Most of the drugs prescribed in pediatric units have no product licence. The lack of clinical studies in children and appropriate drug formulations decrease their safety. The lack of a legal framework makes the prescriber insecure. Even if the debate is not recent, few studies have been carried out in this field. The aim of the present study was to evaluate the rate of prescriptions of unlicensed and off-label drugs in a neonatal intensive care unit.
Patients and methods: The present study was carried out in our neonatal intensive care unit, from January 12 to February 12, 1998. Forty babies aged 0 to 128 days were included (90% newborns), with a gestational age between 25 to 40 weeks (88% were premature, with a birth weight lower than 1000 g).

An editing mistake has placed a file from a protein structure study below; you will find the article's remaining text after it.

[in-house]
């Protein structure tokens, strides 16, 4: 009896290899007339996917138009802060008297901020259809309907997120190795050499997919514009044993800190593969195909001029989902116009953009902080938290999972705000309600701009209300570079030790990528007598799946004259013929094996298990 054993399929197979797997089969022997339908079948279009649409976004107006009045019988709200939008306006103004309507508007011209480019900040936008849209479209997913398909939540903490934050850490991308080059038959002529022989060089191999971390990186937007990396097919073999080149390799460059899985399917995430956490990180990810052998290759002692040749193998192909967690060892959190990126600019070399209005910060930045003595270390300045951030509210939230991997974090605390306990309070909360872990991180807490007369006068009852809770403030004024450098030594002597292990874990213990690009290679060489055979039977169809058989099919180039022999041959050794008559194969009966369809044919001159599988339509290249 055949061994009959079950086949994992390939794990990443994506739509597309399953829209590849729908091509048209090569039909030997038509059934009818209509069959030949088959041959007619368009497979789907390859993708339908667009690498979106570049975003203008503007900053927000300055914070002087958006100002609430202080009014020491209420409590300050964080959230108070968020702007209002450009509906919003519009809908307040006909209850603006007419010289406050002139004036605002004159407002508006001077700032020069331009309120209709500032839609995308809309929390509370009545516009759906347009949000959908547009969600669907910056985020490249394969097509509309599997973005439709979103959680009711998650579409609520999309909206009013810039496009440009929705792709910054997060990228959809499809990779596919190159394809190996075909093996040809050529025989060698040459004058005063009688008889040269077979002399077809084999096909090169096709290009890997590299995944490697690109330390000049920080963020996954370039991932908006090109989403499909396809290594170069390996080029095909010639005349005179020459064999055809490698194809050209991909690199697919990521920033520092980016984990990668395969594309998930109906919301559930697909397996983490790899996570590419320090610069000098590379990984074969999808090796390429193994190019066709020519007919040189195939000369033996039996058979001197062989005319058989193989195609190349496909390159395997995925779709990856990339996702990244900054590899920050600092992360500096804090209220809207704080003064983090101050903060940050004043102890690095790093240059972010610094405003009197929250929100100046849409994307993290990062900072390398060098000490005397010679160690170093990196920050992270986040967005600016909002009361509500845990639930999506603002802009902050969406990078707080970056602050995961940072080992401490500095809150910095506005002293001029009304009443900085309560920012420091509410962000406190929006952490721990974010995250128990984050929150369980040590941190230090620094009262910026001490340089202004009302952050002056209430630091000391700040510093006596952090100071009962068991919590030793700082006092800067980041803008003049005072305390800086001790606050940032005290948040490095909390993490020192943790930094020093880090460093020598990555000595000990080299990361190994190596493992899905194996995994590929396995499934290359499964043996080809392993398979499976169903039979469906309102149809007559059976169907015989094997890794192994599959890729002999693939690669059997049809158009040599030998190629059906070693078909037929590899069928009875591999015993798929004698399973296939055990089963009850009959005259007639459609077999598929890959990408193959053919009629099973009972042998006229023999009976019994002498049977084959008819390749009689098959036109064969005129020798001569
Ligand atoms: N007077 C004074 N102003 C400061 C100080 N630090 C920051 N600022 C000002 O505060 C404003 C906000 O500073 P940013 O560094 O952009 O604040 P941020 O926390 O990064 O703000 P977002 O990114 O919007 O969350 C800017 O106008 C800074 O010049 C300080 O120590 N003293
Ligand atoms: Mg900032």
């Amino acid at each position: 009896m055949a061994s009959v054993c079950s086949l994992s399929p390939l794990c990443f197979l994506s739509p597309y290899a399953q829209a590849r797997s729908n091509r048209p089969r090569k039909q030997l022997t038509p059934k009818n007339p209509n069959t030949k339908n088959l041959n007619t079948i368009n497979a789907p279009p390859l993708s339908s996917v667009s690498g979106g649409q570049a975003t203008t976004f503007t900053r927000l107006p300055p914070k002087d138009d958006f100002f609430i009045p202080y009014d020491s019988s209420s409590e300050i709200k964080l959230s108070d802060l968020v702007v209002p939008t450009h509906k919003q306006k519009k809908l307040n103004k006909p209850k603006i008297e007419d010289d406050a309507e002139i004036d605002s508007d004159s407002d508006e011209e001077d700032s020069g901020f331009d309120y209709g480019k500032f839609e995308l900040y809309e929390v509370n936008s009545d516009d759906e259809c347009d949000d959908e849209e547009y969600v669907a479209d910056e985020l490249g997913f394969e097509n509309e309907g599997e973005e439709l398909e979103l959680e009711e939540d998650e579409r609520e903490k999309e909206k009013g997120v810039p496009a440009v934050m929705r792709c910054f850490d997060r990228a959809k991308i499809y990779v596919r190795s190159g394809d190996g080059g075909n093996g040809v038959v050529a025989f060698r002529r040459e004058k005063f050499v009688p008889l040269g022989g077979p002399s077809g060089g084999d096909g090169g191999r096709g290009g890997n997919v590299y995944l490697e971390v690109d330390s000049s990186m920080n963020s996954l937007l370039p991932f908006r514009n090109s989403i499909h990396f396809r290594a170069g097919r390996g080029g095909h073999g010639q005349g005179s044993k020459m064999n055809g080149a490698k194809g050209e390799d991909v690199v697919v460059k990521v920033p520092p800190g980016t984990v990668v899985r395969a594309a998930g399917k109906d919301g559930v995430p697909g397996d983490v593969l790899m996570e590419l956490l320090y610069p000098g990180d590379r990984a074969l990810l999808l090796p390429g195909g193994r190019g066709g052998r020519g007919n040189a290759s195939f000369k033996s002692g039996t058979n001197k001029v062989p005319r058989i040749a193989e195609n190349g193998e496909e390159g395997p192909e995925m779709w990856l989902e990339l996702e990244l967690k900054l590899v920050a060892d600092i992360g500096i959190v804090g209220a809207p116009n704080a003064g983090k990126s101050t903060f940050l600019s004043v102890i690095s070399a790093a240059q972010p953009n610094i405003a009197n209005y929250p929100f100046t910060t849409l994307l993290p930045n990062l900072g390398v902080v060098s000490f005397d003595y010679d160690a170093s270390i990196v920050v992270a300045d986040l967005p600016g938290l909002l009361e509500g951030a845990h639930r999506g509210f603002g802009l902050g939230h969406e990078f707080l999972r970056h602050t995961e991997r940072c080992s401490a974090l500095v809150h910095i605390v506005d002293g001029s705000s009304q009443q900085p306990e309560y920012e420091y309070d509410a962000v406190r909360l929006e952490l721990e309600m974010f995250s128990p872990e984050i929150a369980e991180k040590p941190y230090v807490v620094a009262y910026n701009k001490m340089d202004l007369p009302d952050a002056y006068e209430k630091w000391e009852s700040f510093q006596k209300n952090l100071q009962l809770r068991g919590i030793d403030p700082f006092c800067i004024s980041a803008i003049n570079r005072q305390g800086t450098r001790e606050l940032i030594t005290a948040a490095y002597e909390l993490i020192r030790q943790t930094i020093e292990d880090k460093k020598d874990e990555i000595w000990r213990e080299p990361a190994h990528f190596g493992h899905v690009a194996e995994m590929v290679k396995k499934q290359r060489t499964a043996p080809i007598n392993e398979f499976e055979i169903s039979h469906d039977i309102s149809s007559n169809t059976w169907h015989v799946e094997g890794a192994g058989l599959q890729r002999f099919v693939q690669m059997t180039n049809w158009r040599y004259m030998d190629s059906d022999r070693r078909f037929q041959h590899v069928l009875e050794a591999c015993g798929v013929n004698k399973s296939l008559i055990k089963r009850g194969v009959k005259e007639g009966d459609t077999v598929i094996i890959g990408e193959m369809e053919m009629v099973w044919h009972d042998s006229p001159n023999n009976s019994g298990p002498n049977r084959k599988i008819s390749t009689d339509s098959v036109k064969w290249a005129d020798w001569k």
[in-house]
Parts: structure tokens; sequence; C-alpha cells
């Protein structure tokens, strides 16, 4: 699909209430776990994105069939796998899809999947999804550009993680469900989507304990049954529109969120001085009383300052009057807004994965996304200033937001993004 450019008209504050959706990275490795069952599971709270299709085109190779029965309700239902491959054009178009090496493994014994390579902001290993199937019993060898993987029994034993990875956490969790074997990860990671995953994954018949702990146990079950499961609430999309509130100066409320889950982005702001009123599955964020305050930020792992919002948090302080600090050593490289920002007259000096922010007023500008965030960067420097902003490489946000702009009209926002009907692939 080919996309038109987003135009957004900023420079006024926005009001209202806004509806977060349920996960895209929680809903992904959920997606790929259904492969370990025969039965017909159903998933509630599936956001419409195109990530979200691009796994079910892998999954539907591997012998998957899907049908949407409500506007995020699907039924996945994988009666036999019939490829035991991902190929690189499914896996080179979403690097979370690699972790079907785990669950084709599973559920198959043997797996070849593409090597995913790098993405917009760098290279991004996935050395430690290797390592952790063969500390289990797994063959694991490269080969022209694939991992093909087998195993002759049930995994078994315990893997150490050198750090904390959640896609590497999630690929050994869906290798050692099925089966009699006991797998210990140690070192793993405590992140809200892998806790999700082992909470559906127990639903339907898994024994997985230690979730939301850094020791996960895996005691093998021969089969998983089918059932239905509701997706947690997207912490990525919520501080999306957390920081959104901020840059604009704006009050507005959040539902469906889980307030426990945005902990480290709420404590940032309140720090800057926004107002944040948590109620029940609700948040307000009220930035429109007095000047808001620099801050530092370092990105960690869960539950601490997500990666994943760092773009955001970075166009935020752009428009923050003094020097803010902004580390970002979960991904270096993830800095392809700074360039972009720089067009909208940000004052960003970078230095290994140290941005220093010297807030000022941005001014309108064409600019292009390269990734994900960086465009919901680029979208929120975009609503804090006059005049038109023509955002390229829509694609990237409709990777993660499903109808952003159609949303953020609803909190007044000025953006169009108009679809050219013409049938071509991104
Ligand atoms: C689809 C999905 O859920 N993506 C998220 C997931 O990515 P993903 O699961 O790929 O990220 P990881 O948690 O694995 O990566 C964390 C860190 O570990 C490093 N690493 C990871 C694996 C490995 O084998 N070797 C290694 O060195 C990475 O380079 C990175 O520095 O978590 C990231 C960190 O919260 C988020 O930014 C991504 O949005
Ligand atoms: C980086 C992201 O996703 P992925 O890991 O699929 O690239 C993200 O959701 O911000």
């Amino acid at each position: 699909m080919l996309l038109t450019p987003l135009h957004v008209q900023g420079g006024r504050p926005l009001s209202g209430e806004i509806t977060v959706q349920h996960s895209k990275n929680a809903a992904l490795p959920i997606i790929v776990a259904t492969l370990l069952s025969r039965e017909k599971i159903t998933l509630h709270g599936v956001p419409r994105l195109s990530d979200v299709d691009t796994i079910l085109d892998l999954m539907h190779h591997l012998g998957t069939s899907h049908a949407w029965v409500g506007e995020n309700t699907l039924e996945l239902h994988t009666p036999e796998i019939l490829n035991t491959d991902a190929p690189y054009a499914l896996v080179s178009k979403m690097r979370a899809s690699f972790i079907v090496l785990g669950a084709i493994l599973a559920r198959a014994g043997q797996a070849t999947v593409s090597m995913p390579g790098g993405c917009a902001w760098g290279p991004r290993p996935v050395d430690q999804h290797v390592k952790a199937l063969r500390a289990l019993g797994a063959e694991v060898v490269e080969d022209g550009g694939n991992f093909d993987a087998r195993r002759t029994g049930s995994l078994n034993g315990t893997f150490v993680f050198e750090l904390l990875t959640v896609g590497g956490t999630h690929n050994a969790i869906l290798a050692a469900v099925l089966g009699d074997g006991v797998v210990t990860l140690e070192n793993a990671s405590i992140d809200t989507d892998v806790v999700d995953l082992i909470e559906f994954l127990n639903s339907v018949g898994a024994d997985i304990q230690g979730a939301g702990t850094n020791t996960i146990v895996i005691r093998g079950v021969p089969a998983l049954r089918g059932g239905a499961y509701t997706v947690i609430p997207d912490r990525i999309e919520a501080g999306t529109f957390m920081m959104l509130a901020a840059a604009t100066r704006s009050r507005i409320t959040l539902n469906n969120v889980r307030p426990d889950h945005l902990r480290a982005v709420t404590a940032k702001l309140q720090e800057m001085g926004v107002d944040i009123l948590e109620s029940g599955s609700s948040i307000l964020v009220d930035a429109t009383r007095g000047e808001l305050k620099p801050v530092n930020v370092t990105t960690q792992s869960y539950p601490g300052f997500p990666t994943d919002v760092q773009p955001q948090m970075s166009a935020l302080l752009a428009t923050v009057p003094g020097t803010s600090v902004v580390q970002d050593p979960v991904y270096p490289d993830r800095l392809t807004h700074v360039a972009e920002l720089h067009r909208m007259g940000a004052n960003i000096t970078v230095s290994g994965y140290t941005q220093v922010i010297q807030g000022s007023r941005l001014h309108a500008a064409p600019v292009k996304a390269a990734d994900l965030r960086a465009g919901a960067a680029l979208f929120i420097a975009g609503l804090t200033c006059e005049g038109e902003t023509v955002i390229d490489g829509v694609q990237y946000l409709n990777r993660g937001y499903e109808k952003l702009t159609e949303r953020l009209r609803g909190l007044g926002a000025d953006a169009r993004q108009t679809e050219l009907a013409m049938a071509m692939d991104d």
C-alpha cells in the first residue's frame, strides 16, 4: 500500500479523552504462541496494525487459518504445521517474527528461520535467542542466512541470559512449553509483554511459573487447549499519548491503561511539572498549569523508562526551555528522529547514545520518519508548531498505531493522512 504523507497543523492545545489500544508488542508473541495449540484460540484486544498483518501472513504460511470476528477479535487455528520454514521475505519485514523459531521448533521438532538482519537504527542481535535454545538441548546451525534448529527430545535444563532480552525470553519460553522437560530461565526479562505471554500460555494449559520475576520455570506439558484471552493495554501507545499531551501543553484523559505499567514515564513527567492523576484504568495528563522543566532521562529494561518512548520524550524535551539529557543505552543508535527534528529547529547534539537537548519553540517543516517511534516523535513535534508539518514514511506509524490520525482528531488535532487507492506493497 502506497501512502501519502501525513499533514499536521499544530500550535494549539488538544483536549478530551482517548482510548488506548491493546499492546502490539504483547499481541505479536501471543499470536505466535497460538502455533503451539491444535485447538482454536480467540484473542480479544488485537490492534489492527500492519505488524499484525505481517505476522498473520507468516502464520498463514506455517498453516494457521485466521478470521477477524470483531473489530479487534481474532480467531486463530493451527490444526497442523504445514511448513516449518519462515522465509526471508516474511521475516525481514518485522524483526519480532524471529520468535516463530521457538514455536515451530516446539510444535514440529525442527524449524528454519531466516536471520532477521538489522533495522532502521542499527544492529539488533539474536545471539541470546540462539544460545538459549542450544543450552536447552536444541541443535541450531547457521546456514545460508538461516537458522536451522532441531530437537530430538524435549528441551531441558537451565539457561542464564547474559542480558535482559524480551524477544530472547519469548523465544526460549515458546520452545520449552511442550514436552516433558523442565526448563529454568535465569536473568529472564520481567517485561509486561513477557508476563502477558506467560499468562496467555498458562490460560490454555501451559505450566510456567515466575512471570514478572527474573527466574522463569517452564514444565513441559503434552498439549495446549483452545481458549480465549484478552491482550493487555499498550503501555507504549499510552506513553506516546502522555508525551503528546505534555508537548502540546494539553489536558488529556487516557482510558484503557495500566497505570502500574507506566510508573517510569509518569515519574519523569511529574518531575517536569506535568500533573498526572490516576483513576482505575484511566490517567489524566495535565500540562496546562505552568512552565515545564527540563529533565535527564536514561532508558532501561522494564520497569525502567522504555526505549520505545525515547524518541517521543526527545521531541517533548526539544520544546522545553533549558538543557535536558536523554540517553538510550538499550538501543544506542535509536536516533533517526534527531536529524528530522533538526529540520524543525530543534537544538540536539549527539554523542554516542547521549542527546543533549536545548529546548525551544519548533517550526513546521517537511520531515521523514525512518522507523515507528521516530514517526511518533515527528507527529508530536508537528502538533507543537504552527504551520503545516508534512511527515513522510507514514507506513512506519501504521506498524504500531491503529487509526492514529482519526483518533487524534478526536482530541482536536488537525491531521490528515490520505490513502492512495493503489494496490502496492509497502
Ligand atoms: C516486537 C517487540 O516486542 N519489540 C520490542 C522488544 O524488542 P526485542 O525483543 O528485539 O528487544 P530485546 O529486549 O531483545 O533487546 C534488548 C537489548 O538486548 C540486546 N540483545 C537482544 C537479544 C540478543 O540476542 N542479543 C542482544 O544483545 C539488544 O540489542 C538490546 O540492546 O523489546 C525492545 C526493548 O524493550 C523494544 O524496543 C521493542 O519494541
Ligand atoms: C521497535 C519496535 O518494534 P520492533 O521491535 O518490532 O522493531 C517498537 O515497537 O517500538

Results: Two hundred and fifty-seven prescriptions were administered with 55 different types of drugs during this period. Ten percent of the prescribed drugs had no product licence. Sixty-two percent were off-label for premature infants and 64% for newborns: 90% due to age, 9.3% due to dose and 0.7% to method of administration. No therapeutic alternatives to these prescriptions were found among the few available licensed drugs.
Conclusion: The prescriptions of unlicensed and off-label drugs in neonatal intensive care units are daily and repeated events. The prescribers are usually not aware of the exact status of the drug and do not realize neither he importance of the problem nor the legal and potential consequences. The lack of pediatric clinical studies is to a large extent responsible for the absence of drug registration in pediatrics. The pharmaceutical industry has few incentives to develop the pediatric product licences.